Last editedFeb 20203 min read
When it comes to your business’s revenue, and consequently, your cash flow, a pricing model that makes sense is crucial. But many SaaS companies spend comparatively little time fine tuning their SaaS pricing structure, which can have a significant effect on the sustainability of the business, particularly in the early stages. We’ve put together a comprehensive guide to help you navigate the minefield of SaaS pricing models and work out how to price your SaaS product.
Understanding SaaS pricing models
Pricing models are structures and methods for determining the price of your product or service. It’s important to strike the right balance between revenue and value. If you undercharge, you could run into cash flow problems, but if you overcharge, you could slow growth and lose out on potential customers. Here are some of the most common SaaS pricing models to consider for your business.
Tiered pricing – By far the most popular SaaS pricing structure, tiered pricing essentially means that you offer multiple packages at multiple price-points with different sets of features. This allows you to appeal to a broad range of potential customers, while also offering clear upselling opportunities for customers who want to take their usage to the next level.
Usage-based pricing – Similar to pay-as-you-go cell phone plans, usage-based pricing directly links the cost of your SaaS service to its usage. Basically, the more your customers use the service, the more they’ll have to pay. As price scales with usage, it makes your platform much more accessible, although it’s worth remembering that you may find it more difficult to predict revenue.
Flat rate pricing – Flat rate pricing is the simplest type of SaaS pricing model; you sell a service at a single price-point. It’s much easier to communicate the benefits of this type of model to customers, but it can make it more difficult to appeal to disparate user segments. For example, a service priced for SMBs is unlikely to be suitable for enterprise companies.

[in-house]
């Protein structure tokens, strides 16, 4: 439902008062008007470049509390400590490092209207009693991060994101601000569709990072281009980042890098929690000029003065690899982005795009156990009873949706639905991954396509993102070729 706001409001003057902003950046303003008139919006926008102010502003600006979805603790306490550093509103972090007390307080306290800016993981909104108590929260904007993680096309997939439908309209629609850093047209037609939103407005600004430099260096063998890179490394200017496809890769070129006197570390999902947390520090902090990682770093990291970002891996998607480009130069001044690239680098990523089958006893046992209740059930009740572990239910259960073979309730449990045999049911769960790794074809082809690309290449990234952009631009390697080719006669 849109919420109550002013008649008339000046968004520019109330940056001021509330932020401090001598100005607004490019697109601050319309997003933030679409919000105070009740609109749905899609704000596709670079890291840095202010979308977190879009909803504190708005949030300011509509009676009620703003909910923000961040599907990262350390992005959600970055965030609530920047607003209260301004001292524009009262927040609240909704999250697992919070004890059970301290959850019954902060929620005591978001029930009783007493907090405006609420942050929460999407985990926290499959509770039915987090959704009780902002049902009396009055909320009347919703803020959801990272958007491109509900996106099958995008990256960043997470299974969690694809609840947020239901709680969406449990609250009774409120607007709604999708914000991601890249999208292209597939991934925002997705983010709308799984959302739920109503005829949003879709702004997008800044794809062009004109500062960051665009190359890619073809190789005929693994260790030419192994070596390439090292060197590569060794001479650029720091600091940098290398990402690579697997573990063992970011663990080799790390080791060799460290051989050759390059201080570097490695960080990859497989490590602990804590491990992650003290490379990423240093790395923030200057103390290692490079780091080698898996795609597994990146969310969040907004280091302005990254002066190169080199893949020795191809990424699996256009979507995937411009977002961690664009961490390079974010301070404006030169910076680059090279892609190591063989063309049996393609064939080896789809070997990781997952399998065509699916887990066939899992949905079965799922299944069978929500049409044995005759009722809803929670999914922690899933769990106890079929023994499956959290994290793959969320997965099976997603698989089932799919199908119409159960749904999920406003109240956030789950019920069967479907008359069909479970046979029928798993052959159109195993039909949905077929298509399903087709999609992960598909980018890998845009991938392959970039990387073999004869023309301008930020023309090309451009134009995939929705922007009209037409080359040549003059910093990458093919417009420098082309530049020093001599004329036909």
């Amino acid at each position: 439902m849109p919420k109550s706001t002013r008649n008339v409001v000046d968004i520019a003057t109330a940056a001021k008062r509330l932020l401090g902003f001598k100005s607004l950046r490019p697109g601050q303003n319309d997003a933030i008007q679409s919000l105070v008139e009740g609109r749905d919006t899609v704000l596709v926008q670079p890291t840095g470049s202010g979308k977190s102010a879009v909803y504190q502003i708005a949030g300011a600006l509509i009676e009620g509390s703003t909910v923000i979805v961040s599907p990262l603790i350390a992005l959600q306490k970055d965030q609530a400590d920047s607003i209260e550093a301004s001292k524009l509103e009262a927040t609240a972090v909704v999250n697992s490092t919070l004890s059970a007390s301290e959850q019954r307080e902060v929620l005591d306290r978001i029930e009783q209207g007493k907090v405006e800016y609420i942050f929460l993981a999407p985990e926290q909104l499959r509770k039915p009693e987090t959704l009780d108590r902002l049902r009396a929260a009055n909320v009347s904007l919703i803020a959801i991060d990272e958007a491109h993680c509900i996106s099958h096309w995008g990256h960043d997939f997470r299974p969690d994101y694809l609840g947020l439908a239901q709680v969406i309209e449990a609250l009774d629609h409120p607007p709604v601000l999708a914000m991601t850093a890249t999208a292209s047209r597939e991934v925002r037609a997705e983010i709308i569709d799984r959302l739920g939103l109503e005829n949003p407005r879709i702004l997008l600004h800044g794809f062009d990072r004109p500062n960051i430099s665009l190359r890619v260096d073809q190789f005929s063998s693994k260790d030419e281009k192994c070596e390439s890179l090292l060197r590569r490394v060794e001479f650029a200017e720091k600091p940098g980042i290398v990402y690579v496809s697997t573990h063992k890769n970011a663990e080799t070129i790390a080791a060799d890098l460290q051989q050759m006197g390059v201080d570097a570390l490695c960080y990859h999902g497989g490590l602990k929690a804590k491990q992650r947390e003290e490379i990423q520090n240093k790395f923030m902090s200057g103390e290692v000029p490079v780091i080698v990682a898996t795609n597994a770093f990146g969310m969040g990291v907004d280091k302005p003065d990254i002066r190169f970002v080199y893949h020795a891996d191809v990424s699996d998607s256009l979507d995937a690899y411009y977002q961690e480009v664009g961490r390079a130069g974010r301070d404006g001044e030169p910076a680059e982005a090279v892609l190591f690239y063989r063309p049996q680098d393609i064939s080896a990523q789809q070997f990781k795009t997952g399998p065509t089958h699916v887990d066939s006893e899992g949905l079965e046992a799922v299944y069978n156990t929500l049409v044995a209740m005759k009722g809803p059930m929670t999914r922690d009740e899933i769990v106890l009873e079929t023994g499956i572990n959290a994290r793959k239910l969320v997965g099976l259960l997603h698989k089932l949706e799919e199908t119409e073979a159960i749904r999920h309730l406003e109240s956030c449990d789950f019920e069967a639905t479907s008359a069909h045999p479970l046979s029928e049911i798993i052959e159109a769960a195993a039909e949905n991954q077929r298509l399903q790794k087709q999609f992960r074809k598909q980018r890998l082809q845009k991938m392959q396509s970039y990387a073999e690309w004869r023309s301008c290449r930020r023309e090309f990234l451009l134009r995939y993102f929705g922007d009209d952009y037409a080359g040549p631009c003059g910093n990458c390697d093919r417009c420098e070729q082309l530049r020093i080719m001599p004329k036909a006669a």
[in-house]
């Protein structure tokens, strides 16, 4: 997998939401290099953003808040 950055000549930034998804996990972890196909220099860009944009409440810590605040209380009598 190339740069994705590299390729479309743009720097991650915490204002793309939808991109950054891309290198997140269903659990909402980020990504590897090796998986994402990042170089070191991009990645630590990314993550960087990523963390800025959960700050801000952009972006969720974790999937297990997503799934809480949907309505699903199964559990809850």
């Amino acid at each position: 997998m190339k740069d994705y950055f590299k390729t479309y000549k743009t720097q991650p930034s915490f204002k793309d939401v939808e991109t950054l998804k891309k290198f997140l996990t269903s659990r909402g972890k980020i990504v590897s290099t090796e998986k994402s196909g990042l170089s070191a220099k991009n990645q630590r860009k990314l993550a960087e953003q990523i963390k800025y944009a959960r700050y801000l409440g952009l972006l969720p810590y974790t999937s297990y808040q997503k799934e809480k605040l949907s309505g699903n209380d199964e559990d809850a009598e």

Per user pricing – Per user SaaS pricing models offer fixed monthly prices for each user. It’s simple and ensures that revenue scales alongside adoption, but as you’re charging per user, there’s always an incentive to avoid adding new users to the platform, potentially limiting growth.
Per feature pricing – In the case of per feature pricing, the amount you charge depends on the features that your customers want to use. The more features they want, the more you charge. This provides your users with a strong incentive to upgrade, but it can discourage adoption.
Freemium model – Finally, there’s the freemium model, wherein free-to-use products are supplemented by paid packages. In a crowded market, this type of SaaS pricing model can help you get your foot in the door. However, it makes it more difficult to turn a profit and can diminish the value of your product.
Understanding SaaS pricing strategy
When you’re developing your business model, you also need to think about what SaaS pricing strategy you’re going to use. Depending on your objectives, there are a wide range of strategies you can employ to fuel your company’s growth.
Penetration pricing – When you first launch your service, penetration pricing could be key. Essentially, you’ll rapidly reduce your prices to inspire rapid adoption and secure first-mover advantage. This enables you to take a grip on the market, and while your prices will be unsustainably low in the short-term, you can upsell/cross-sell over the long-term to make a healthy profit.
Prestige pricing – Maintaining high prices to convey a sense of quality and exclusivity, prestige pricing is a SaaS pricing strategy used to maintain a base of small, high-value customers. This can help your company secure a vaunted reputation and enable you to charge higher prices as a result.
Skimming pricing – Often used when a product has just entered the market, skimming pricing is a great tool for maximising revenue. In brief, you set a high price for the product or service before lowering it over time. This enables you to broaden your appeal as the product matures while providing early adopters with bragging rights.
Free trial pricing – Time-limited free trials are widely used within the SaaS space, providing your customers with the opportunity to try your product without any obligation to buy. If your product solves an expensive problem, there’s a strong incentive for the customer to purchase after the trial period ends.
Captive pricing – Used mostly when the value of the core product is relatively low, captive pricing strategies offer a basic package for an affordable price but charge extra for features that allow users to get the most out of the service.
Cost plus pricing – Finally, there’s cost plus pricing, which refers to a SaaS pricing strategy wherein you add a target profit margin to your costs (i.e. for development, marketing, selling) and use that to price your product. This is often used as a basic pricing strategy by companies in the initial stages of their rollout.
Getting your SaaS business model right
It’s important to spend a bit of time before launching your product figuring out how to price your SaaS product. Above all, ensure that you’re targeting the right buyers, you’re charging based on value, and your pricing structure is as simple as possible. Of course, you can also test and reevaluate your SaaS business model when the need arises; just be sure to explain clearly and concisely why you’re making this change to your customers.
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